Where the road ends our dream begins,’ says Christoph Ehrbar, Colomé’s CEO. Colomé has certainly been chasing those dreams more than most and has been pushing the envelope in terms of high altitude winemaking since 1831.

The bodega is settled at 2,300m asl. but its four vineyards – all overseen by Winemaker Thibaut Delmotte - stretch far higher, most notably one in particular which is titled Altura Máxima (the clue is very much in the name), planted at 3,111m above sea level and which stands proud and tall as the highest vineyard in the world.

The estate was acquired by Ehrbar’s father in law, the now-retired businessman Donald Hess, in 2001 after he fell for its charms three years earlier while on a scouting trip aimed at sourcing premium Argentinian terroir to complement his winemaking interests in other countries.

Swiss-born Hess is almost as well known for his art collection as his winemaking exploits, so its apposite that Colomé houses a museum dedicated solely to the work of James Turrell; a distinguished contemporary artist whose pieces and installations are centered around light and space, making them a perfect match for Salta’s crystalline blue skies and abundance of sunlight.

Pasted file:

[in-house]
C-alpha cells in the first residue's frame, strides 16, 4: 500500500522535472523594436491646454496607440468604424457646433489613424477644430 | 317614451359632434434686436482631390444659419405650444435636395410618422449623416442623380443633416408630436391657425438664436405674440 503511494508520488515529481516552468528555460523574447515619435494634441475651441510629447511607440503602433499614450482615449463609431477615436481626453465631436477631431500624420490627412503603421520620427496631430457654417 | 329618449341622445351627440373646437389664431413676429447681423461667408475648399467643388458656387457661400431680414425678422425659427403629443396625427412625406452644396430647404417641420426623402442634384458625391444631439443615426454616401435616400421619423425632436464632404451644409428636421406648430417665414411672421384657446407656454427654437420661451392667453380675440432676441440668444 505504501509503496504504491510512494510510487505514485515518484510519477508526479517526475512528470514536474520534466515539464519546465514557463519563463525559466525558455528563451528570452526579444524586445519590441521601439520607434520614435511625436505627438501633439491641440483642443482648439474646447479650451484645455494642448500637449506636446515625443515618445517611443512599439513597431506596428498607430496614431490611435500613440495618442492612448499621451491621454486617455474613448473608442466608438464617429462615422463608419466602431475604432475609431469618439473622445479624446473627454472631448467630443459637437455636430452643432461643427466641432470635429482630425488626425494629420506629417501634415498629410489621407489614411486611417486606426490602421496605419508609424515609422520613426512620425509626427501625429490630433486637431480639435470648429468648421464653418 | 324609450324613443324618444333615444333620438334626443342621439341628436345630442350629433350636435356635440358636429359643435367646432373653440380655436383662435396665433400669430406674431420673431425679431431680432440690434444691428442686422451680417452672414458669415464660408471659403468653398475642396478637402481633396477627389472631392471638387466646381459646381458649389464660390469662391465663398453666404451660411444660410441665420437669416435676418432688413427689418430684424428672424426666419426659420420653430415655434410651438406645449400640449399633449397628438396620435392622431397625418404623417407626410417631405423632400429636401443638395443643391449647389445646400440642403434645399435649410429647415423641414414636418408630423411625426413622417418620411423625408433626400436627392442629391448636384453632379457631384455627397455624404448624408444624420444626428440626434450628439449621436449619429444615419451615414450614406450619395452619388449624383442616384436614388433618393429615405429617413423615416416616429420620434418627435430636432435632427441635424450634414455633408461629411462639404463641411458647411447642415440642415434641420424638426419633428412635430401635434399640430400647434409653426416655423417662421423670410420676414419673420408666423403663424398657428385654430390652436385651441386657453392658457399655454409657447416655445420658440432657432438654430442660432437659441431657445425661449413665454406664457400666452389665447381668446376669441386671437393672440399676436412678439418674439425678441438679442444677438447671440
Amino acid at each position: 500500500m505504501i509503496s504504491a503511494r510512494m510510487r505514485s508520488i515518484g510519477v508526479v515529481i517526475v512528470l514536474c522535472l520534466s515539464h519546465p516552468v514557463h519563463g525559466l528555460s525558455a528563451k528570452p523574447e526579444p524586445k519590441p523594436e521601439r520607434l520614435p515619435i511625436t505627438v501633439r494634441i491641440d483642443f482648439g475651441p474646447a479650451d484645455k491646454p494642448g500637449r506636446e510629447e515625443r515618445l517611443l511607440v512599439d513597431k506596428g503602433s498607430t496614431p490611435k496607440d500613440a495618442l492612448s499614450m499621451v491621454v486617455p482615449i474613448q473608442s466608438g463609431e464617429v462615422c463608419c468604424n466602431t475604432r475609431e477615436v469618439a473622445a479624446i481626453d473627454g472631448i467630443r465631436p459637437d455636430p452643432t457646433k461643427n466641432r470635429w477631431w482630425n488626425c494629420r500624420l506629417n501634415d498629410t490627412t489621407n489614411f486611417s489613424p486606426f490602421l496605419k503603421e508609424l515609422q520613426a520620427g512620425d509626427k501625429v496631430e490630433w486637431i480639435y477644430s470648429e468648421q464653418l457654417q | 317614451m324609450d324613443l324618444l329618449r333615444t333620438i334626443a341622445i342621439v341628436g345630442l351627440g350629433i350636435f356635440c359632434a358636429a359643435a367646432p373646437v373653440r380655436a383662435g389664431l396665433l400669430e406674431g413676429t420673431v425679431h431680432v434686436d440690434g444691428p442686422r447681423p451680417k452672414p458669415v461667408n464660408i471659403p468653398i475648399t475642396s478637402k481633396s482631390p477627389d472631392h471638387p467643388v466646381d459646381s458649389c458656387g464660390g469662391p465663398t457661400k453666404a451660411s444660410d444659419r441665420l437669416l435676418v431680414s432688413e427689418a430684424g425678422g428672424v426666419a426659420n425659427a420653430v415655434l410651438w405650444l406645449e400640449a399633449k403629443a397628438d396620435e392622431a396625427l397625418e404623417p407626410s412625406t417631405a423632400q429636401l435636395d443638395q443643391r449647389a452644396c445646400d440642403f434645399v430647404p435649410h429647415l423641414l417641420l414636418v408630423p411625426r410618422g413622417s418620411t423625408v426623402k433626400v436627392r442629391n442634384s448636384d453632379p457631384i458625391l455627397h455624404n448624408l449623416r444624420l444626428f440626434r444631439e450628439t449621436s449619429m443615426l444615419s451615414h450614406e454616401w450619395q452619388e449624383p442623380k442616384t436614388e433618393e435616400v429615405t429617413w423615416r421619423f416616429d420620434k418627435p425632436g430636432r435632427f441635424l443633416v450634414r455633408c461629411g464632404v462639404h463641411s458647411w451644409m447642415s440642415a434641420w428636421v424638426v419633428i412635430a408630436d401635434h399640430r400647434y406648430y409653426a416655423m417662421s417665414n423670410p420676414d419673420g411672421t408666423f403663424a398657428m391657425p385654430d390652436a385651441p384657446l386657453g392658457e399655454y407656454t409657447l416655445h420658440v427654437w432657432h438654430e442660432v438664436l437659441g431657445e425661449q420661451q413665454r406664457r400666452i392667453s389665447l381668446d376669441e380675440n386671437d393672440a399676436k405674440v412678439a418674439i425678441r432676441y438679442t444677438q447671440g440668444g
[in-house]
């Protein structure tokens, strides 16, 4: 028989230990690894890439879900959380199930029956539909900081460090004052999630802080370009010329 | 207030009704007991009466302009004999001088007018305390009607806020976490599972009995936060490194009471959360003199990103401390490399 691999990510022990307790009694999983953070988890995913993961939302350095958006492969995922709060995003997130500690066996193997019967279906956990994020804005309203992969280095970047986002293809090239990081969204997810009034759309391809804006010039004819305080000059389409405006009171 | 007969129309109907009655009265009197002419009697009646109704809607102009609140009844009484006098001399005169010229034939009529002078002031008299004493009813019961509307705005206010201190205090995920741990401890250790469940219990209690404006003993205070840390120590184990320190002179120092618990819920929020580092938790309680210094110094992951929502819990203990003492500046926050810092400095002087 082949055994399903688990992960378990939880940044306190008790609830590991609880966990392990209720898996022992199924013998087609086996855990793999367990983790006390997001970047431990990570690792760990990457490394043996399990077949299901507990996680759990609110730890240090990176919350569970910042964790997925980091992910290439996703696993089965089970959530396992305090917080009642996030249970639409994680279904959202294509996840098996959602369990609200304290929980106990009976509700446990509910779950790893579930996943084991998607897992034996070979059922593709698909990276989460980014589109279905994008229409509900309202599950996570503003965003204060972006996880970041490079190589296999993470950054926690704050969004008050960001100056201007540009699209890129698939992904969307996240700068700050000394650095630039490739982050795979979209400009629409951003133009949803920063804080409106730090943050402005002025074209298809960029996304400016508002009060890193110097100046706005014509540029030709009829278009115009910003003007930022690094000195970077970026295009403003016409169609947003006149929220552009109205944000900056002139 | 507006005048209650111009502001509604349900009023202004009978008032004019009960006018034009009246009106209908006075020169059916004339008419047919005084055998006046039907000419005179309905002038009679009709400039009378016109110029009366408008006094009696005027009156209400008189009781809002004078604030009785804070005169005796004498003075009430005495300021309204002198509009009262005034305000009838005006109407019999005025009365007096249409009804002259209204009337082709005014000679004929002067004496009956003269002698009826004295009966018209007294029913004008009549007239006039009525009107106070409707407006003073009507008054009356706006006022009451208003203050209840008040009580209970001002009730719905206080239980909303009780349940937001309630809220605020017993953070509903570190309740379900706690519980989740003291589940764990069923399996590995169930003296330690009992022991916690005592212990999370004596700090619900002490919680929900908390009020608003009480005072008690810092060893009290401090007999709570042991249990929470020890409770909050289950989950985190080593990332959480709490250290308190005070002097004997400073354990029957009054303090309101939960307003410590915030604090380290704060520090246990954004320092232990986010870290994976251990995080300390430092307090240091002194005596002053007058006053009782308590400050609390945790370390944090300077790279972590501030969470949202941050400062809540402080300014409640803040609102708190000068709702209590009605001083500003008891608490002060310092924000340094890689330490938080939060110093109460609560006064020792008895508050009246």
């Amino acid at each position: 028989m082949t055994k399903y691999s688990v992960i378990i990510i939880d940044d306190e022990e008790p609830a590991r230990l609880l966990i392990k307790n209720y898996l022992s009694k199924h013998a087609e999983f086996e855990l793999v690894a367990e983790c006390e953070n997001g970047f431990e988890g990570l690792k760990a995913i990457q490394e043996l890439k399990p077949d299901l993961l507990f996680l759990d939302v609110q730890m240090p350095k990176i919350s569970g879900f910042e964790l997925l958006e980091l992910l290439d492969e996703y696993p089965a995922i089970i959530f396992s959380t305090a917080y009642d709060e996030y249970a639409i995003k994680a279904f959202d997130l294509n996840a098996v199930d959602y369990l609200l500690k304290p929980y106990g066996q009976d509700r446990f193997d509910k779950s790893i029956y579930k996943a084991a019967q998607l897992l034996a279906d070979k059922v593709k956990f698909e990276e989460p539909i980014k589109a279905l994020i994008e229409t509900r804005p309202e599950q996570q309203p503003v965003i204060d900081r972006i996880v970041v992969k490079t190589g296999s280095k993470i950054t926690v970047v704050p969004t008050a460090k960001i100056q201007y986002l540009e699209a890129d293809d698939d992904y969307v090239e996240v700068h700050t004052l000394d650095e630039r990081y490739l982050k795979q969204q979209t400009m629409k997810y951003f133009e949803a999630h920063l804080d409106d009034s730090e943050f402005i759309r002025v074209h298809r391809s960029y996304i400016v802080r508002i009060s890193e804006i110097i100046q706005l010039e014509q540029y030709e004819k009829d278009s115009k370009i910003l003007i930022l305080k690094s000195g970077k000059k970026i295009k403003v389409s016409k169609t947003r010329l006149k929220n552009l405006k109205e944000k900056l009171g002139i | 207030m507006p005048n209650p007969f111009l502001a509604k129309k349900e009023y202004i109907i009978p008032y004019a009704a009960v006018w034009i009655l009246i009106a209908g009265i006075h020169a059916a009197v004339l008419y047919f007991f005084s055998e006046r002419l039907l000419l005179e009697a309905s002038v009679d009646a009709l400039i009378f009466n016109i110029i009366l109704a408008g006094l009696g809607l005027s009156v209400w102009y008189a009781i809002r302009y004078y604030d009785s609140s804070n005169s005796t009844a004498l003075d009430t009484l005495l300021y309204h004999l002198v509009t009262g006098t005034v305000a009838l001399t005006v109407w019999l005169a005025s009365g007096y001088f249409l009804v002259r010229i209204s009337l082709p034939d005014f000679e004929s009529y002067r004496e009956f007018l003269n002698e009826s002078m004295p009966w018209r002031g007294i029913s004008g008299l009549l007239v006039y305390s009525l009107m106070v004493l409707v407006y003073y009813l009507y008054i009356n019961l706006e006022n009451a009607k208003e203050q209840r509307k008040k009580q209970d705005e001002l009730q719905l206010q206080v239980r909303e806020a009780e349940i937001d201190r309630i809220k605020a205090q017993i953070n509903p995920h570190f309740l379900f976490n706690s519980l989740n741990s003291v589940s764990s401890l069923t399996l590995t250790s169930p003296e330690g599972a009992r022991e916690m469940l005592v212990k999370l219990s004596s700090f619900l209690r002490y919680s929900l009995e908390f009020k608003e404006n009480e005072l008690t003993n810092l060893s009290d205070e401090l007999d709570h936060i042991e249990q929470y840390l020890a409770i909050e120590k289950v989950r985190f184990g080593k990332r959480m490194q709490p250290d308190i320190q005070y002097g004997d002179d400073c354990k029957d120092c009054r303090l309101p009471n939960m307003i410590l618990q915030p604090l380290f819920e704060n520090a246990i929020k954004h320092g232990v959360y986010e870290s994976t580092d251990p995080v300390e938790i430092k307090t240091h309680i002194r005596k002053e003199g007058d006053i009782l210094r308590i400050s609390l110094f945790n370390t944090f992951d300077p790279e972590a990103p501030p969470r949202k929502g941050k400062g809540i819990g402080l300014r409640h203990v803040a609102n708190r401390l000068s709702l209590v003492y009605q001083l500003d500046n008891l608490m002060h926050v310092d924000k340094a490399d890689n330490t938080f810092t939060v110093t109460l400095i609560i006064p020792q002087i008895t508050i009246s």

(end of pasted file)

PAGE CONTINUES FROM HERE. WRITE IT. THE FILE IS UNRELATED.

Accompanying this gallery space is Colomé’s posada; a magical nine-room building, to enjoy starry skies and a radiant sun that overflows the energy and mystery of the Colomé experience.

Colomé has always tended carefully to its traditional roots, as displayed by the release of a new Malbec called 1831, which is crafted from grapes grown on its small Santa Jakoba vineyard where the vines first broke ground the very same year as Colomé’s genesis. ‘Because of the remoteness of Colomé, this vineyard was never affected by phylloxera, which makes them the oldest pre-phylloxera vines in the world’ says Ehrbar. ‘We have learned from our ancestors. It’s easy to produce good wine; the only thing you need is good grapes, and good grapes come from great vineyards, so all you need is great terroir.’